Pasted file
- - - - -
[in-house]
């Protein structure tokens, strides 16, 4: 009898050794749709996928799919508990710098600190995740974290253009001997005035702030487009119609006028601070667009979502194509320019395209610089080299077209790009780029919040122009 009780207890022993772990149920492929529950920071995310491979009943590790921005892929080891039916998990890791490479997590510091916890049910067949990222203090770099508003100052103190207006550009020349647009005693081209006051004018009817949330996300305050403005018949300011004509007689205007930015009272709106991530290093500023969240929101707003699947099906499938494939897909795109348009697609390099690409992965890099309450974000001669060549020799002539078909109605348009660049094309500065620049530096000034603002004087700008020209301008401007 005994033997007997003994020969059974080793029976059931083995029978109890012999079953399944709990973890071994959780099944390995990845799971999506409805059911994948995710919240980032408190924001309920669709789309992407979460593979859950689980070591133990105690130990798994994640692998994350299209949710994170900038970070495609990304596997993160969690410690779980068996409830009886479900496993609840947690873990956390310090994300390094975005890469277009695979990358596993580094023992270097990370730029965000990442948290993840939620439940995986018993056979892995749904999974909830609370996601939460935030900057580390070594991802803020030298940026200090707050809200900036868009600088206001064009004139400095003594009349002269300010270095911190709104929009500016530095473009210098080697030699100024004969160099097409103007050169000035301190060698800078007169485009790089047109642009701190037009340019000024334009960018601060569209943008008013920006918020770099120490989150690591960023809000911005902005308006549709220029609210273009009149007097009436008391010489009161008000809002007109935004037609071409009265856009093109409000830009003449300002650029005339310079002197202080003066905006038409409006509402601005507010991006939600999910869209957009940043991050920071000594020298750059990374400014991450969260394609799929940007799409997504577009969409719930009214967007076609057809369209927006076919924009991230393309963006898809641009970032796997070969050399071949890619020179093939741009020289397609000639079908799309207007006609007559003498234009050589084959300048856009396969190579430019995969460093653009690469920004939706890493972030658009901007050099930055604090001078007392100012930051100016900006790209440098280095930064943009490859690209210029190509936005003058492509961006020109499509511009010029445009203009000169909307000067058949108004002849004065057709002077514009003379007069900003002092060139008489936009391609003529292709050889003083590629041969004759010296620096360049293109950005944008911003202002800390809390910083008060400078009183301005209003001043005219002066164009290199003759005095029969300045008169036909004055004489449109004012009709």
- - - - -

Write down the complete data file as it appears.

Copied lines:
[in-house]
């Protein structure tokens, strides 16, 4: 009898050794749709996928799919508990710098600190995740974290253009001997005035702030487009119609006028601070667009979502194509320019395209610089080299077209790009780029919040122009 009780207890022993772990149920492929529950920071995310491979009943590790921005892929080891039916998990890791490479997590510091916890049910067949990222203090770099508003100052103190207006550009020349647009005693081209006051004018009817949330996300305050403005018949300011004509007689205007930015009272709106991530290093500023969240929101707003699947099906499938494939897909795109348009697609390099690409992965890099309450974000001669060549020799002539078909109605348009660049094309500065620049530096000034603002004087700008020209301008401007 005994033997007997003994020969059974080793029976059931083995029978109890012999079953399944709990973890071994959780099944390995990845799971999506409805059911994948995710919240980032408190924001309920669709789309992407979460593979859950689980070591133990105690130990798994994640692998994350299209949710994170900038970070495609990304596997993160969690410690779980068996409830009886479900496993609840947690873990956390310090994300390094975005890469277009695979990358596993580094023992270097990370730029965000990442948290993840939620439940995986018993056979892995749904999974909830609370996601939460935030900057580390070594991802803020030298940026200090707050809200900036868009600088206001064009004139400095003594009349002269300010270095911190709104929009500016530095473009210098080697030699100024004969160099097409103007050169000035301190060698800078007169485009790089047109642009701190037009340019000024334009960018601060569209943008008013920006918020770099120490989150690591960023809000911005902005308006549709220029609210273009009149007097009436008391010489009161008000809002007109935004037609071409009265856009093109409000830009003449300002650029005339310079002197202080003066905006038409409006509402601005507010991006939600999910869209957009940043991050920071000594020298750059990374400014991450969260394609799929940007799409997504577009969409719930009214967007076609057809369209927006076919924009991230393309963006898809641009970032796997070969050399071949890619020179093939741009020289397609000639079908799309207007006609007559003498234009050589084959300048856009396969190579430019995969460093653009690469920004939706890493972030658009901007050099930055604090001078007392100012930051100016900006790209440098280095930064943009490859690209210029190509936005003058492509961006020109499509511009010029445009203009000169909307000067058949108004002849004065057709002077514009003379007069900003002092060139008489936009391609003529292709050889003083590629041969004759010296620096360049293109950005944008911003202002800390809390910083008060400078009183301005209003001043005219002066164009290199003759005095029969300045008169036909004055004489449109004012009709």